The Bible’s testimony about false teaching should make it clear that we are not invulnerable to this threat. When we are tempted to think we are beyond such threats because we have it all together, we will do well to remember the Apostle Paul’s warning to the Corinthian church, which thought it was beyond the errors that had sprung up during the days of Old Testament Israel: “Therefore let anyone who thinks that he stands take heed lest he fall” (1 Cor. 10:12). If doctrinal aberrations can spring up in churches that were nurtured with the teachings of the Apostles, what makes us think we are immune? Paul had to warn the Galatians about false teaching on the central doctrine of the faith—how man is justified before God—when the generation of disciples that were taught directly by Jesus was still walking the earth. How, then, can we afford to be complacent?

Subsequently, Greco makes good points about how false teaching can enter the church: “the desire for new teaching;” “overreaction to error;” and “the desire to avoid criticism.” But with that he also points out why false doctrine “takes root,” directing us to three things: “lack of Bible knowledge and discernment among the people;” “failure to hold people accountable for their false teaching;” (in other words, a lack of discipline) and a lack in the leadership of the church.

It is that last point that we reference in our second quote from this article:

There is a third contributor to the advance of false teaching in the church, and it is related to leadership. Even when the people of God are eager to study His Word and the church is prepared to exercise discipline, false teaching can flourish when the leadership of the church is ill prepared and poorly trained. The lower we set our standards for training pastors and elders for the ministry, the less prepared they will be to recognize false teaching. Pastors and elders who are untrained in historical theology will miss the reappearance of ancient false teaching in modern clothing. Those who have not been trained well in the Bible, its languages, and principles of its sound interpretation may fall prey to novel teachings that seem to explain away problems or contradictions. To combat false teaching, the church needs pastors, elders, and teachers who are both willing and able to confront falsehood (Titus 2:8; 1 Peter 2:15).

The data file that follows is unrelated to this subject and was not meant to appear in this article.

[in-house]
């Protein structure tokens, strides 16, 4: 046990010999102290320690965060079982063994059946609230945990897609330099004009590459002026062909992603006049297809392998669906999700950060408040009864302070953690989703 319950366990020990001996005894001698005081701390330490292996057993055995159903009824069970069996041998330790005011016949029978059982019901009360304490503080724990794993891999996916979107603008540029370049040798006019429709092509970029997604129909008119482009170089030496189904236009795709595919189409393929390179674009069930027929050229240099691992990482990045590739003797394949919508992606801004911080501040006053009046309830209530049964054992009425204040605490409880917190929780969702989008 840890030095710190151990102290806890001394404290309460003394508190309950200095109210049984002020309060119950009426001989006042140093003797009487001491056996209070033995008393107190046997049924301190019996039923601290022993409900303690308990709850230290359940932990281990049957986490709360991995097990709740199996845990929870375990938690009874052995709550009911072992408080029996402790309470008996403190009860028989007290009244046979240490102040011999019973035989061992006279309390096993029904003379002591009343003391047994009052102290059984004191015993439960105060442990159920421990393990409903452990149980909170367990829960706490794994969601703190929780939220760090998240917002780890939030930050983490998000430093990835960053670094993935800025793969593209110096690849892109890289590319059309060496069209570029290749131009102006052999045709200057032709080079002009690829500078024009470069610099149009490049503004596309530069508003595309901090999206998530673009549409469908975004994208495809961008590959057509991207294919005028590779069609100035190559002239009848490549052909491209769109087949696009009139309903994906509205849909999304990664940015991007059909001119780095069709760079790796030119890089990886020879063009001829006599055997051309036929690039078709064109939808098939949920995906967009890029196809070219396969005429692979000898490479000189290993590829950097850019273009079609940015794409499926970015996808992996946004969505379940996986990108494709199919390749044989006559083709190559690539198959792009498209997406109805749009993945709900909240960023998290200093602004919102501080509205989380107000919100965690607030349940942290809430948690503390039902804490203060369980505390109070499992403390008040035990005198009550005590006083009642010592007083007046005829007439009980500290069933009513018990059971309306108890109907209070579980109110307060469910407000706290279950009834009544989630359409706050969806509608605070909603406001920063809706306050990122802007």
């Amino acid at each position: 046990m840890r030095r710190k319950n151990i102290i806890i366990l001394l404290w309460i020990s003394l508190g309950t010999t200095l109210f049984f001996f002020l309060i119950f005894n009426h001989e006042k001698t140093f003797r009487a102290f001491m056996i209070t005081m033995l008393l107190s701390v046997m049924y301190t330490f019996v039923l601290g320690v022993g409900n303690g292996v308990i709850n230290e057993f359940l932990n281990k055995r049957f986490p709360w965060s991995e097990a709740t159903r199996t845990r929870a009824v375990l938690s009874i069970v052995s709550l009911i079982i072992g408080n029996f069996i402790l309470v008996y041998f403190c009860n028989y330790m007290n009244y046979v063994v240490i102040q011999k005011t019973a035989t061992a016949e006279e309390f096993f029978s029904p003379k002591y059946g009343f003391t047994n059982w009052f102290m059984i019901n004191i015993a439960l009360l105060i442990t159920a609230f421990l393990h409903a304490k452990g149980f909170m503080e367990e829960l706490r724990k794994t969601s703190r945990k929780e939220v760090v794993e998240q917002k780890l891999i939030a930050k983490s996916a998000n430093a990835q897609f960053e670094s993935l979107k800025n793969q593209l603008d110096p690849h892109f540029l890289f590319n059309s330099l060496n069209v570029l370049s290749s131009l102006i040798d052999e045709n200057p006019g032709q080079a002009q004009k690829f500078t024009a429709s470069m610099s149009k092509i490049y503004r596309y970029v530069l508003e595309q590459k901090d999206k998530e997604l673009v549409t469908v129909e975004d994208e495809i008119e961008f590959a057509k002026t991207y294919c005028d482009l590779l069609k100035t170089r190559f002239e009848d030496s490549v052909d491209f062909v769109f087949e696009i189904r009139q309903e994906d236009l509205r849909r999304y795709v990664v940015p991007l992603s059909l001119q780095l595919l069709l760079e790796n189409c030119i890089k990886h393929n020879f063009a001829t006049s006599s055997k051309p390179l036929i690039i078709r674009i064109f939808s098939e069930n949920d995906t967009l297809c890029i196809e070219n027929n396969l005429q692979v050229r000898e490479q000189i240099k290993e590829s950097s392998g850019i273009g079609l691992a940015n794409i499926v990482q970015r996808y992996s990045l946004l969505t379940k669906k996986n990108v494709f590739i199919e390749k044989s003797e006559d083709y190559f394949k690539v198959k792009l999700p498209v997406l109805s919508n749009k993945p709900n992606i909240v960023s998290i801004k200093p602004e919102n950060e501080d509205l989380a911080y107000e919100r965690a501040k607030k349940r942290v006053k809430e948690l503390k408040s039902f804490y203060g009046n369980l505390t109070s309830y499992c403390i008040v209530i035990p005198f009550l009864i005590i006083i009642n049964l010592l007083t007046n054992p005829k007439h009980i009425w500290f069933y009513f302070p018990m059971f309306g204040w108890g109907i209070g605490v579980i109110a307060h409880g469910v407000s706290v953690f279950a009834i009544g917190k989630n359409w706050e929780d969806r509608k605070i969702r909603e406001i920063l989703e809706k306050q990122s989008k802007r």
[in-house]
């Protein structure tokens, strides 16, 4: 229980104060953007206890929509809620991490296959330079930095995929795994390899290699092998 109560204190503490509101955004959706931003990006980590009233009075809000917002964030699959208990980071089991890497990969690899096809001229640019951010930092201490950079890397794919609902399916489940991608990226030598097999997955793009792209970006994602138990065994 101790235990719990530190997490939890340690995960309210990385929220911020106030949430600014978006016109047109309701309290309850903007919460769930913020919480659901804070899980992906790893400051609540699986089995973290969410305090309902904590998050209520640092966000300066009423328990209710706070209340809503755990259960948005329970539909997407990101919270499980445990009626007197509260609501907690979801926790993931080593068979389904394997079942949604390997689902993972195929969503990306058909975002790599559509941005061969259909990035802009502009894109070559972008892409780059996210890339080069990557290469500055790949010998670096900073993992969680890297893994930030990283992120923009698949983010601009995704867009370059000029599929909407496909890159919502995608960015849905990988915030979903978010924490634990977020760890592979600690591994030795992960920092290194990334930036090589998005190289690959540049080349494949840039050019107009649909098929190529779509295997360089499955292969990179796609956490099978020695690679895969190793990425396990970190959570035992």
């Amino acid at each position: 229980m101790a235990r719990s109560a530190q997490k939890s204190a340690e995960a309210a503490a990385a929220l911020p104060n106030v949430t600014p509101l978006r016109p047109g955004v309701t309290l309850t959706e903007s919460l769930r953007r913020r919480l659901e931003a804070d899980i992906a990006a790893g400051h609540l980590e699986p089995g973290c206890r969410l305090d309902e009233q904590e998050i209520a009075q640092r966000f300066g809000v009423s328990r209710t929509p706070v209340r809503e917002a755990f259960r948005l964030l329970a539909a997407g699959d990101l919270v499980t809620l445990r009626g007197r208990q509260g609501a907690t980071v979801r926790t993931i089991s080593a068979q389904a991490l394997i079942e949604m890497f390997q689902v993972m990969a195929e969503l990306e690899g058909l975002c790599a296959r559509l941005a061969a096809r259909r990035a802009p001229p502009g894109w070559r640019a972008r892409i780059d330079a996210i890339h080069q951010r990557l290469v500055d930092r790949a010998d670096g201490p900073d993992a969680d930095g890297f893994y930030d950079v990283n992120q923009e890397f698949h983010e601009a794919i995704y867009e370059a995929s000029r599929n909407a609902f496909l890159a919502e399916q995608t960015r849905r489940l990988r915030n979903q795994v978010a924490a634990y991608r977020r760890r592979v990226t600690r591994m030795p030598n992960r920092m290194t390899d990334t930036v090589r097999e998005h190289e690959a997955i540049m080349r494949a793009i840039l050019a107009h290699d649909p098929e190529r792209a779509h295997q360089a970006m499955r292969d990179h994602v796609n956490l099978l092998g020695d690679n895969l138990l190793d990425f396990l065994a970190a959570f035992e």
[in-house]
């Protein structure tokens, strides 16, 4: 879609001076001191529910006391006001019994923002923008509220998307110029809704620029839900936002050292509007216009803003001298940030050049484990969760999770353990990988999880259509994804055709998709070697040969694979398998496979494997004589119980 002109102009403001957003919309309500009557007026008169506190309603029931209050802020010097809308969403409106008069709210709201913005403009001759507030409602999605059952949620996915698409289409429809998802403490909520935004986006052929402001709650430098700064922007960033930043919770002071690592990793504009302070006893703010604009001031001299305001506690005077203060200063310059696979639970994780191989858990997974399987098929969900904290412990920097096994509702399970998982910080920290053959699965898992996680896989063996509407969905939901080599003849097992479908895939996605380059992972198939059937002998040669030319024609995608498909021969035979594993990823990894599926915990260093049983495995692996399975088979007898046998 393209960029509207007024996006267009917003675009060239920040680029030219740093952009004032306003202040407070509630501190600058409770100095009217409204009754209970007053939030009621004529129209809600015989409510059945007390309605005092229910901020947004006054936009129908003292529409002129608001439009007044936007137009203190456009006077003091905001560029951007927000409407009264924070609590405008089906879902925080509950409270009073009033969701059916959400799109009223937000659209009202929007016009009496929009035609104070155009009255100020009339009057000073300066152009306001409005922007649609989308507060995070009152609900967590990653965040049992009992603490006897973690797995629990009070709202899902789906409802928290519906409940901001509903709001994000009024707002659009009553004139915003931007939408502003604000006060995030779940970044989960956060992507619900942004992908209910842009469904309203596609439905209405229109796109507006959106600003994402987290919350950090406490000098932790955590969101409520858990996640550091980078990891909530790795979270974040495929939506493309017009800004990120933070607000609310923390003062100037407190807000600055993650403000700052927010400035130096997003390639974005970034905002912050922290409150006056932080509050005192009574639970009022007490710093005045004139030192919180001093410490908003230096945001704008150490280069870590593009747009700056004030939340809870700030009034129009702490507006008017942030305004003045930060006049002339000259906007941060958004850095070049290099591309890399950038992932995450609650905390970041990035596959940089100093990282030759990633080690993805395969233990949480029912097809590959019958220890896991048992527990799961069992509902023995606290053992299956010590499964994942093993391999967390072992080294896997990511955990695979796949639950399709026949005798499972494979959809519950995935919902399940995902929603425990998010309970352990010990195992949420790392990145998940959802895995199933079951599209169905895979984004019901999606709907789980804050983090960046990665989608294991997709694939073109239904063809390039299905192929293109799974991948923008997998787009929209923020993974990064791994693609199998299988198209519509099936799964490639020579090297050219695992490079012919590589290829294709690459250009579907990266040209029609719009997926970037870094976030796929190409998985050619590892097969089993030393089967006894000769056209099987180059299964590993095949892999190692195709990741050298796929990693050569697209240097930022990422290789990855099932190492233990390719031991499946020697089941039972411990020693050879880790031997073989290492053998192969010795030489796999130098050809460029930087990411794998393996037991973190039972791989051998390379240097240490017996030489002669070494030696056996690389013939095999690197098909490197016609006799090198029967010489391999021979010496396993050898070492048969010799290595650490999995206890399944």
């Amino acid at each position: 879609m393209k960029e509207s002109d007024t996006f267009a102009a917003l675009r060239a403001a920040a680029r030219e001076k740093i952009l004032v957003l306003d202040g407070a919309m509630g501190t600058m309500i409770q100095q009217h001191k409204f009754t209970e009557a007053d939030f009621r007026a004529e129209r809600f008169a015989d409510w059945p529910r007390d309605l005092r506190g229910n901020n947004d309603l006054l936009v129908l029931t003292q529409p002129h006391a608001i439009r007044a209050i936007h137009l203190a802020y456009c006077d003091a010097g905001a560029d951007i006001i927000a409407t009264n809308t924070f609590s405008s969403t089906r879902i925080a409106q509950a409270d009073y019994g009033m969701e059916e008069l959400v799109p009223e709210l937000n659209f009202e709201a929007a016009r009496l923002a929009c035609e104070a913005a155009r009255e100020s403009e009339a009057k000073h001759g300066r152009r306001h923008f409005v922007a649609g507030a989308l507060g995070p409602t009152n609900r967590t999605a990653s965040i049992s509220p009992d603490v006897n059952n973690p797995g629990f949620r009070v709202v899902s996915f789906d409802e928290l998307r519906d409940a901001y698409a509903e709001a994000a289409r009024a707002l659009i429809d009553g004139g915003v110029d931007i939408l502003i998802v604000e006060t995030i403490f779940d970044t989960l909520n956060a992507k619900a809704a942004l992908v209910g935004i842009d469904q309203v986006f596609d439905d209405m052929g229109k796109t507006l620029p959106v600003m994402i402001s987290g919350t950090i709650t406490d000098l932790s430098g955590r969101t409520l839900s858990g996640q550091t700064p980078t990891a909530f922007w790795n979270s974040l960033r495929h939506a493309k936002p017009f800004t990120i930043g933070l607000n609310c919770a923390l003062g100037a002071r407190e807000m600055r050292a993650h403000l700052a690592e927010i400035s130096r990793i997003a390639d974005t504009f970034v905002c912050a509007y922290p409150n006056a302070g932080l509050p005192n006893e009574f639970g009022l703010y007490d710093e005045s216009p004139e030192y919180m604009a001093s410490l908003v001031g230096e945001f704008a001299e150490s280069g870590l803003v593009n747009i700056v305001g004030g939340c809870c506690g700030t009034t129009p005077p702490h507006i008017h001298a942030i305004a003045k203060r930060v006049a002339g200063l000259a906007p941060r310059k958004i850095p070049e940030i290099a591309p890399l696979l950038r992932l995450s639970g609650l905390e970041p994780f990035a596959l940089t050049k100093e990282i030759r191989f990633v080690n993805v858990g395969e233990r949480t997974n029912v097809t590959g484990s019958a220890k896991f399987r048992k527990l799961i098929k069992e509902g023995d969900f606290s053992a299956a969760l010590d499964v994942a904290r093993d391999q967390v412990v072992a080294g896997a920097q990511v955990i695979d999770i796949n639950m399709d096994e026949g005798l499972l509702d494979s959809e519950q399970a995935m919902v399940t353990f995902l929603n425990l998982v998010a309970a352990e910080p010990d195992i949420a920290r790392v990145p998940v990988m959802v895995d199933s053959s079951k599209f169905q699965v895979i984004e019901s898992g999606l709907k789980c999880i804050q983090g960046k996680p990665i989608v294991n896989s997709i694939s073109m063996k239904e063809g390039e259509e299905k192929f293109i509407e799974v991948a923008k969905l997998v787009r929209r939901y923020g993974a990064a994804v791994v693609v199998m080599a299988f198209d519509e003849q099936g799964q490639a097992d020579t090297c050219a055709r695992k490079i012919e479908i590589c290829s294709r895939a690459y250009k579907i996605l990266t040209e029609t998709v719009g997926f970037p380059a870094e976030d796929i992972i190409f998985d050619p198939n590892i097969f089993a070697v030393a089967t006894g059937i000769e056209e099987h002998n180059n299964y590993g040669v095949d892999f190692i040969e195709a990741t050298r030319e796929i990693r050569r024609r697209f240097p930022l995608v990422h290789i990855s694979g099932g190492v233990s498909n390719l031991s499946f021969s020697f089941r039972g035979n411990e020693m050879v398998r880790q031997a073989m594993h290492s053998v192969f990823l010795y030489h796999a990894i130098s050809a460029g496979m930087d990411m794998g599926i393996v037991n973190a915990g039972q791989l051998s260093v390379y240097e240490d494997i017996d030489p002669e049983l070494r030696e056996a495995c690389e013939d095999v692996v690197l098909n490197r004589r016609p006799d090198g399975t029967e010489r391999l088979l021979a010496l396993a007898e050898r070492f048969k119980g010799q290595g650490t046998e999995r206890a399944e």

That too should give us reason to pause and ponder the state of our church(es) and of ourselves personally. Are we and am I prepared to detect and refute false teaching when it comes at us?

Yes, only by grace, through Christ, but also using the means He gives us by that same powerful grace.

By all means read the rest of the article at the link below, as well as the others on the subject on this month’s issue. They will help you whet your sword and raise your shield for the fiery darts that are sure to come.

Source: The Origin and Presence of False Teaching

Reading the Christian Classics: Milton’s Epic Poem – L. Ryken